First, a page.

Baylor Senior University Scholar Selected for Fulbright ETA to Mexico
WACO, Texas (May 8, 2018) – Rebecca Voth, a senior University Scholar at Baylor University studying political science, international studies, philosophy and Spanish, has been selected to receive a prestigious Fulbright English Teaching Assistantship (ETA) to Mexico.
Voth is among five Fulbright recipients at Baylor this spring and the University’s 55th Fulbright recipient since 2001. A 2014 graduate of Rockwall High School, she is the daughter of Ben and Kelli Voth of Rowlett.
As the flagship international educational exchange program sponsored by the U.S. government, the Fulbright Program aims to increase mutual understanding between the people of the United States and the people of other countries. Fulbright ETAs are placed in classrooms abroad to provide assistance to local English teachers while also serving as cultural ambassadors for the United States.
Beginning this fall, Voth will serve as a Fulbright ETA in Mexico, with her city still to be determined. She became interested in Mexico after spending several years studying Spanish and Latin American politics. Following opportunities to study and serve in Guatemala and the Dominican Republic while at Baylor, the year-long Fulbright experience in Mexico will provide another valuable experience.
“Coming into college I had a hard time choosing between education and law, so I sought experience in both,” said Voth, who worked one summer in the Dominican Republic at a summer camp, where she taught English and loved the experience. “I have also discovered the overlap between education and the law. The legal system can be like a foreign language, especially to those who lack access to the justice system, and an attorney acts like a teacher, guiding clients through a complex process and opening up a new world of possibilities for them. I love the Spanish language and hope to work in international justice in Latin America later in my career.”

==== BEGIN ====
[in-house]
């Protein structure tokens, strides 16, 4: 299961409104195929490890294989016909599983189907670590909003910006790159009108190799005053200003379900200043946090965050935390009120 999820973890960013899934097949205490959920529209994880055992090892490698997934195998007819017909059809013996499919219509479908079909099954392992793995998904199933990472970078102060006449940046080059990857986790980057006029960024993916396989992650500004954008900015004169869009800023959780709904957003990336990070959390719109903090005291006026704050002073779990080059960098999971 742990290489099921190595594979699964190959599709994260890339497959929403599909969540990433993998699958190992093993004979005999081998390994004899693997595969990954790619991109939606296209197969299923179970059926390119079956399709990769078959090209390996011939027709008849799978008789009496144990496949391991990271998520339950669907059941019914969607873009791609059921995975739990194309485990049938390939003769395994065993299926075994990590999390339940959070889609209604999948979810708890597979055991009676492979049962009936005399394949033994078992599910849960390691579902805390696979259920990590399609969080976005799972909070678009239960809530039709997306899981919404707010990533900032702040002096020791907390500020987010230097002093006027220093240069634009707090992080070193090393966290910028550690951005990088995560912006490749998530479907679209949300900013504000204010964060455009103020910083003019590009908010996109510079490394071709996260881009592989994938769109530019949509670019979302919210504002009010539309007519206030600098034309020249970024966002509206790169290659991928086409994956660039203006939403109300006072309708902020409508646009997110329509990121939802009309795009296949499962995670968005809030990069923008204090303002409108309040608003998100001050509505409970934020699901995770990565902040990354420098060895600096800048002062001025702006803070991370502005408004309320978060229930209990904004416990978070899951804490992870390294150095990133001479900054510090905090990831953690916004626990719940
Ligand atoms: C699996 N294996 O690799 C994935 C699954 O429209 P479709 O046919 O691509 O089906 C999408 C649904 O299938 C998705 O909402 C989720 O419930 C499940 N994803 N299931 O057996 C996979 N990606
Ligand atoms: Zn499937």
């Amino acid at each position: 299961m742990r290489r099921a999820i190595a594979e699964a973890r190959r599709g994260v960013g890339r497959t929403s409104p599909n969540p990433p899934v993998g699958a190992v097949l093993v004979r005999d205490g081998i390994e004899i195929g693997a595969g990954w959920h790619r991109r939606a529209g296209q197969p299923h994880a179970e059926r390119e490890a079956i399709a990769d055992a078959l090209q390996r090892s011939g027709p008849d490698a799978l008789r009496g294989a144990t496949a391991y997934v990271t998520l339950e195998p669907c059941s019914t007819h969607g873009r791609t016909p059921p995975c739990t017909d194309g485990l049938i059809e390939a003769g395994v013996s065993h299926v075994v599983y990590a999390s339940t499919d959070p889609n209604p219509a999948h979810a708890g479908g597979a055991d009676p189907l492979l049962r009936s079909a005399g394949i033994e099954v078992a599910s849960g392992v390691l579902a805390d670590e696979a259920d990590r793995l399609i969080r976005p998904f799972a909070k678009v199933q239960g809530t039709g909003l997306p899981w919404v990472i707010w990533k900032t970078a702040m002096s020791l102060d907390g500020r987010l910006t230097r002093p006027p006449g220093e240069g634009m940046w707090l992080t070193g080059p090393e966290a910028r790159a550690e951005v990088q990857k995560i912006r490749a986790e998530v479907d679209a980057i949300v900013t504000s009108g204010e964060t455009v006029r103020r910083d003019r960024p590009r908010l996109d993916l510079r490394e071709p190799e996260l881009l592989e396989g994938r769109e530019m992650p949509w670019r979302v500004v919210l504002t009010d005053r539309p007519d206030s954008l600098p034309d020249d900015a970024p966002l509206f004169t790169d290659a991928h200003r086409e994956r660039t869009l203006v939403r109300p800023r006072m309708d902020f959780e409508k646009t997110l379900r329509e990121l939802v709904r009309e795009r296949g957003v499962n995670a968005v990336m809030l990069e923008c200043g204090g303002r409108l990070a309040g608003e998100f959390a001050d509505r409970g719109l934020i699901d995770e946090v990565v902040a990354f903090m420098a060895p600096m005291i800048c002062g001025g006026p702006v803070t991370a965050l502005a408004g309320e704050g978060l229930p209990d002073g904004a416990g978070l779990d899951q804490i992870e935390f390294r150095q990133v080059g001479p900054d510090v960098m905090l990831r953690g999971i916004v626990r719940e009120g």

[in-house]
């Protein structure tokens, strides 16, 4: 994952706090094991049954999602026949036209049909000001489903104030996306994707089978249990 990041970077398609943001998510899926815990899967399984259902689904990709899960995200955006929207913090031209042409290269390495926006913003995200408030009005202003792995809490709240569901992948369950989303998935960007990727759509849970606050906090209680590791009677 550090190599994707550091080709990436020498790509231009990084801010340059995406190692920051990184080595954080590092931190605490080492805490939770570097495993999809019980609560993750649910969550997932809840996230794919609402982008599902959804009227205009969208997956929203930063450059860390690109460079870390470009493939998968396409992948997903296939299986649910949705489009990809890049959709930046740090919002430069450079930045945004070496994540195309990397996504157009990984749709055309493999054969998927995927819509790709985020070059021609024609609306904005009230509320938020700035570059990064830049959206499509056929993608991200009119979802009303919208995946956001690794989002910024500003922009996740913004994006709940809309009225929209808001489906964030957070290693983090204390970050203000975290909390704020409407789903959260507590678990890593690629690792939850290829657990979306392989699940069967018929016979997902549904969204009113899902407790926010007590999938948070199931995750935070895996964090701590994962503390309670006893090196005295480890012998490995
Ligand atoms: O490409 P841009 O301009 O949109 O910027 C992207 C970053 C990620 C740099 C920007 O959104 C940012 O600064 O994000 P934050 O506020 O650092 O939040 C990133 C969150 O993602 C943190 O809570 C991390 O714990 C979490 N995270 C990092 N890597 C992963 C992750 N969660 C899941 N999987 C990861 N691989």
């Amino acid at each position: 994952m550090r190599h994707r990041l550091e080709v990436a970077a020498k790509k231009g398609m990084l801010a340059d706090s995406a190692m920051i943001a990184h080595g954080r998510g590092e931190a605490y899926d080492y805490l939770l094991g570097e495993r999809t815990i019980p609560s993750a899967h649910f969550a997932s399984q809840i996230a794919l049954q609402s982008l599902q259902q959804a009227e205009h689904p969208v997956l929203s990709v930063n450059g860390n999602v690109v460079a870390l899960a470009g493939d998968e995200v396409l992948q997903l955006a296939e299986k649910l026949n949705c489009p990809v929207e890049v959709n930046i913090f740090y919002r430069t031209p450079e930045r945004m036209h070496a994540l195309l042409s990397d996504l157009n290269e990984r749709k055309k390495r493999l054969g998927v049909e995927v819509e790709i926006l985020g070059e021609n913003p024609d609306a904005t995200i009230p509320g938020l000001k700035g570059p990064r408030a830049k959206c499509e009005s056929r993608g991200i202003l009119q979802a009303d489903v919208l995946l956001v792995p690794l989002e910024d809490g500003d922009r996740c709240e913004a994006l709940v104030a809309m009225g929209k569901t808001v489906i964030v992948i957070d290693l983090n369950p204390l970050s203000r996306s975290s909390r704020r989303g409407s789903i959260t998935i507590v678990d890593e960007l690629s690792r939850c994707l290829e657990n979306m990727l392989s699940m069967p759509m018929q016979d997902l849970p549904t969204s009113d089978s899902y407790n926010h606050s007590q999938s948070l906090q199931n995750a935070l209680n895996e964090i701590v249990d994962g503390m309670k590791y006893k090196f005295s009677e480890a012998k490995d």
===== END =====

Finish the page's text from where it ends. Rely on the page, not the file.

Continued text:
After her Fulbright ETA in Mexico, Voth plans to enroll at Pepperdine School of Law and get involved in the university’s global justice program.
Voth was one of the thousands of Baylor students, who are challenged to think beyond the classroom, get involved in active research and utilize the resources of the University to lay the groundwork for a successful future. In addition, Baylor cultivates a rich campus life that helps students grow intellectually, spiritually and emotionally.
“I originally only visited Baylor because I heard I would get a free T-shirt. When I came to visit campus, however, I found so much more than a free shirt,” Voth said. “Baylor offered the strongest sense of community I had seen at any university I had visited. Baylor also offered an amazing combination of strong academics with strong faith. I quickly saw that I would have the opportunity to grow in my faith and be mentored by some of the best faculty in the world.”